The accession includes the following local history books: Betty Watson's "One Day in Brandon Manitoba 9/9/99" (Brandon, Manitoba: Bart Art Books, 1999); P.N. Breton's "Popular Illustrated Guide to Canadian Coins, Medals, &. &.," (Winnipeg: Canadian Numismatic Publishing Institute, 1963 [reprint]); "Facts About Brandon: An Industrial Survey of the City of Brandon," (Province of Manitoba: Department of Industry and Commerce, ); The Polish Gymnastic Association Sokol's "75th Anniversary: From the Past to the Future!" ([Brandon, Manitoba: Polish Gymnastic Association Sokol, 1988]); and Brandon Kinsmen Club's "'Together...Once Again': A History of the Kinsmen Club of Brandon, Manitoba, 1925-1975 (Brandon, Manitoba: The Historical Committee of the Kinsmen Club of Brandon, 1975).
Pamplets and magazines include: Brandon Generating Station (1957) and (1969), The Brandon Quota Club presents...A Century in Revue (1982), Canadian Rail No. 168/July-August 1965 [featuring Brandon Municipal Railway], Prairie City Issue No. 3/1994, and Prairion May/June 1997.
The binder is titled Book No. 9 - "Year by year: miscellaneous items from 1969 to 2000"; an asterik (*) indicates notes have been made on each subject or item in the other Books. Each section is housed in
The files in the accordian file box have been rehoused and include the following topics: banks, Brandon 125 beer, Behlen Industries, breweries, Brandon Shoppers' Mall, calendars, Canadian Motors Ltd., Canexus/Nexen, Canada Games - Summer and Winter, Canadian Tire, CKX Radio & TV/CKLQ, Corral Centre, flour mills, hospitals, Keystone, Maple Leaf, Fred McGuinness, miscellaneous, A.E. McKenzie, people, railways, Simplot, Westman Recycling (new facility), weather-storms-floods, and extra copies of postcards.
Description by Christy Henry. Accession 4-2013: Book No. 1 contains a photocopied photograph of Aagaard's Cafe, photographs of the Dominion Bank and Barney's Drive Inn and a photo reproduction of the Bass Building. Book No. 2 contains a photograph of the Provincial Goal. Book No. 3 contains photographs of T. Eaton Company (4 construction photos) and a photo reproduction of tents on the Exhibition grounds (c. 1940). Book No. 4 contains photoraphs of the Oak Theatre and Western Motors. There are also photopied photographs of The Fun Shop.
Greenway was located seven miles east of Baldur in southwestern Manitoba. The hamlet started out as a branch point in a railway spur and took its name from Thomas Greenway, one of the early premiers of Manitoba. The Greenway Fair was held annually in Greenway until 1973, when it was moved to Baldur where better facilities were available.
The records were donated to the Archives by Glen Olmstead prior to 1997 (approximately 1990). The fonds was originally in the possession of Doris Stone.
Scope and Content
Fonds consists of newsclippings, a membership to the Greenway Agricultural Society, a paper napkin from the 60th Anniversary (1914-1974) of the Greenway United Church, "The History of Greenway 1889-1975", the program for the Manitoba Centennial Service 1970 held at Glenora Anglican Church, Greenway Agricultural Society prize lists from 1923, 1945-1951, 1953-1954, 1957-1990, two publications on the standards for judging foods, clothing and handicrafts at fairs and exhibitions and a copy of the program for the Greenway cairn dedication.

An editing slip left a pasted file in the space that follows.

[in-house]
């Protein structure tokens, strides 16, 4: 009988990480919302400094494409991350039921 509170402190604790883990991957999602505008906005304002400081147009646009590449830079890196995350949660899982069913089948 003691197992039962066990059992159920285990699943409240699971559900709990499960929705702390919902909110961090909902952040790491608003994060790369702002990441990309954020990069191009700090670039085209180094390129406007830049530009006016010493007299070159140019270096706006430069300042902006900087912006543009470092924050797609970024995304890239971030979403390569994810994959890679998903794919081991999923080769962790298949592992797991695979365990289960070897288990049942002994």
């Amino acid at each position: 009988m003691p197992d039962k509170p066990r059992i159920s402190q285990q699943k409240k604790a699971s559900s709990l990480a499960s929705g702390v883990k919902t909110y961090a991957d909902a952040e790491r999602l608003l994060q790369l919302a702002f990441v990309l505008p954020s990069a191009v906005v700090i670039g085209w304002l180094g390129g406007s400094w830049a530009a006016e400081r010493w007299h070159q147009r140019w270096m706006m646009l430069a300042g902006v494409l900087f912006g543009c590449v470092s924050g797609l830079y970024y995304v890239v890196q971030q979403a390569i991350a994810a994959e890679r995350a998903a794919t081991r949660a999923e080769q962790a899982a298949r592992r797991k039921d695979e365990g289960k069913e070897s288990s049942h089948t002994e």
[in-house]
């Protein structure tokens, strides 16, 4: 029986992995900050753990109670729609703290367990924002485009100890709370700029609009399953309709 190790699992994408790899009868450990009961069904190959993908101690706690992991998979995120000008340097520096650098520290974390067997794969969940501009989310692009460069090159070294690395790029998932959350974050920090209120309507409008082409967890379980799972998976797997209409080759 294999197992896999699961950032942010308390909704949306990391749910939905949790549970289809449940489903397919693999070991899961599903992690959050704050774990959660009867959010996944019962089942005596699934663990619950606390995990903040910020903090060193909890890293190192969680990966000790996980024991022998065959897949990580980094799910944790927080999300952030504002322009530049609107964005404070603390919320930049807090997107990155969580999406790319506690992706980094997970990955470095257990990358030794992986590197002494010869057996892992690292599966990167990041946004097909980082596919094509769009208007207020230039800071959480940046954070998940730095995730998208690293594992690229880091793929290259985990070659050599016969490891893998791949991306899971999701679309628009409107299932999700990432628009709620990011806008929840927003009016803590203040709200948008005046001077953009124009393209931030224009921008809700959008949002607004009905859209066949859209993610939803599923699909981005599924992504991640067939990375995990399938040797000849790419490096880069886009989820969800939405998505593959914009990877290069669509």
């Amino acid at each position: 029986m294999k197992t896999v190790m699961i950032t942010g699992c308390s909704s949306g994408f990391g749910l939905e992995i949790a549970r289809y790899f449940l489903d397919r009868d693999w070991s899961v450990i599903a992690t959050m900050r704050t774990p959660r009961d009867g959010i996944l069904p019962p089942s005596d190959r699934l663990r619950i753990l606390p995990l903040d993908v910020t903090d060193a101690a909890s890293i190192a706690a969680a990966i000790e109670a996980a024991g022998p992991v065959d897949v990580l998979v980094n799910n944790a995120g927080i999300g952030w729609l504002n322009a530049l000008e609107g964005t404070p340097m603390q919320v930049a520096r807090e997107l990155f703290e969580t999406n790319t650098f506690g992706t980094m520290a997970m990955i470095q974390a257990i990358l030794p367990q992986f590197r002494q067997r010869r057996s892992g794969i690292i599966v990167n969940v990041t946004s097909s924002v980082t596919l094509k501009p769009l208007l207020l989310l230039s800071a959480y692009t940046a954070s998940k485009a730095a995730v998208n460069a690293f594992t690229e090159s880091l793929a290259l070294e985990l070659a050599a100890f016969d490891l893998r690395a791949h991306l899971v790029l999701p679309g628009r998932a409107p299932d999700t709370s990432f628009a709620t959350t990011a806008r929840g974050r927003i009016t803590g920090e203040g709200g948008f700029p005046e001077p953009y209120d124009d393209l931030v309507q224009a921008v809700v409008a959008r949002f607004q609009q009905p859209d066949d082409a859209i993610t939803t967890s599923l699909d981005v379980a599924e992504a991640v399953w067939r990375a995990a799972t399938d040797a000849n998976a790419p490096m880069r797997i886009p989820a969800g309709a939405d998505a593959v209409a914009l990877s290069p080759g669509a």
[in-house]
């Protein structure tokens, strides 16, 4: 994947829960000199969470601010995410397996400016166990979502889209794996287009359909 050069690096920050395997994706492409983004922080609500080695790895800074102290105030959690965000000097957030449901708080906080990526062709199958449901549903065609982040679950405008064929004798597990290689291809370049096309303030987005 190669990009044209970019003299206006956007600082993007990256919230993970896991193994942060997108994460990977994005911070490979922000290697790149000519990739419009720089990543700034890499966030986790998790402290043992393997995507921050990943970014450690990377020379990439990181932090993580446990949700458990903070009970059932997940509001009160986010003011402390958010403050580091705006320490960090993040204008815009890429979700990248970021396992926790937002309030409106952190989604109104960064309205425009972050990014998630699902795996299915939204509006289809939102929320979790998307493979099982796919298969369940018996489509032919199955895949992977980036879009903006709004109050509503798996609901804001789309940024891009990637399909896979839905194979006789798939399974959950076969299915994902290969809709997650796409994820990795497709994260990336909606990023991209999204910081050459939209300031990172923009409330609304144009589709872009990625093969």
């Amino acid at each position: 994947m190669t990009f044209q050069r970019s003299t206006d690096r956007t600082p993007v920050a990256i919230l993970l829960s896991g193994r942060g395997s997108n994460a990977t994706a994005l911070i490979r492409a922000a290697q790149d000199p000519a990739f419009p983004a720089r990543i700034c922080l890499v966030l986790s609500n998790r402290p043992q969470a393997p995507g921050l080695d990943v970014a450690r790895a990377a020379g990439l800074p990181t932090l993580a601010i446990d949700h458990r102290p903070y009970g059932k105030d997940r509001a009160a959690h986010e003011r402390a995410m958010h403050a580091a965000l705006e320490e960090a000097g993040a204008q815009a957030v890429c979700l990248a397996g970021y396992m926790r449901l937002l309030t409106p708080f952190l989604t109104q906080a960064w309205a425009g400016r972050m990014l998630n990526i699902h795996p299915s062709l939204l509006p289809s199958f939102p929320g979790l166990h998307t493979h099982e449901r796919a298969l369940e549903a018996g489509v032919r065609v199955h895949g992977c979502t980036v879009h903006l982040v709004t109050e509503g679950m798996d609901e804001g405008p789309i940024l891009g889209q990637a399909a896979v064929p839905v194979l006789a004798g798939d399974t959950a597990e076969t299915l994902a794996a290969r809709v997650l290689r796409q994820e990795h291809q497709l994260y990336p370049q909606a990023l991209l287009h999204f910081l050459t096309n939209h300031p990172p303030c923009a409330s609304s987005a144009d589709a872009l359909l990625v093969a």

The Brandon Hills Busy Bees was formed in 1916 by eighteen women. The aim of the group was to assist with the war effort during World War One. At the end of the war it was decided to carry on the club and do community and welfare work. The Busy Bees met twice a month and, during World War Two, one meeting a month was devoted to Red Cross work.
In 1969, the younger members of the Brandon Hills Busy Bees decided to form their own organization called the Brandon Hills Community Fireflies.
The remaining members of the Busy Bees continued in their work until they disbanded as a society on September 14, 1988. At their last meeting it was decided to donate their records to the McKee Archives (minutes September 14, 1988).
In the minutes for the September 14, 1988 meeting of the Brandon Hills Busy Bees, Mrs. Mollie Baker made a motion to donate the record books of the organization to the Archive at Brandon University, and for Mrs. Nell Baker and Mrs. Lillian Coate to take them there. The motion was seconced by Mrs. Jean Kreller. Prior to their donation to the McKee Archives in 1988 the records were in the possession of members of the Brandon Hills Busy Bees.
Scope and Content
Fonds consists of minute books with membership lists, accounts, newsclippings, correspondence, and reports, recipies (Treasurer's BK 1917-1919), treasurer's books, donation records, 2 photographs (1916 and ca. 1970s), a history of the Busy Bees 1916-1976 and calendars for the Womens' Auxiliary to the Grain Growers (Oakville, MB) for 1916-1918.
The mintue book for 1976-1981 also contains the minute book of The Red Cross Emergency Unit, Brandon Hills for December 1943-1947.
Description by Christy Henry.
Albert Angus Murray McPherson collection (21-2006)
Fonds consists of minutes, the pages of the charter dinner guest book, "Go for the Gold" membership marathon instructions and poster, and a scrapbook containing photographs, momentos and a history (summary) of the Priarie Horizons Toastmistress Club 1976-1982.
Name tags and pins culled. Description by Christy Henry.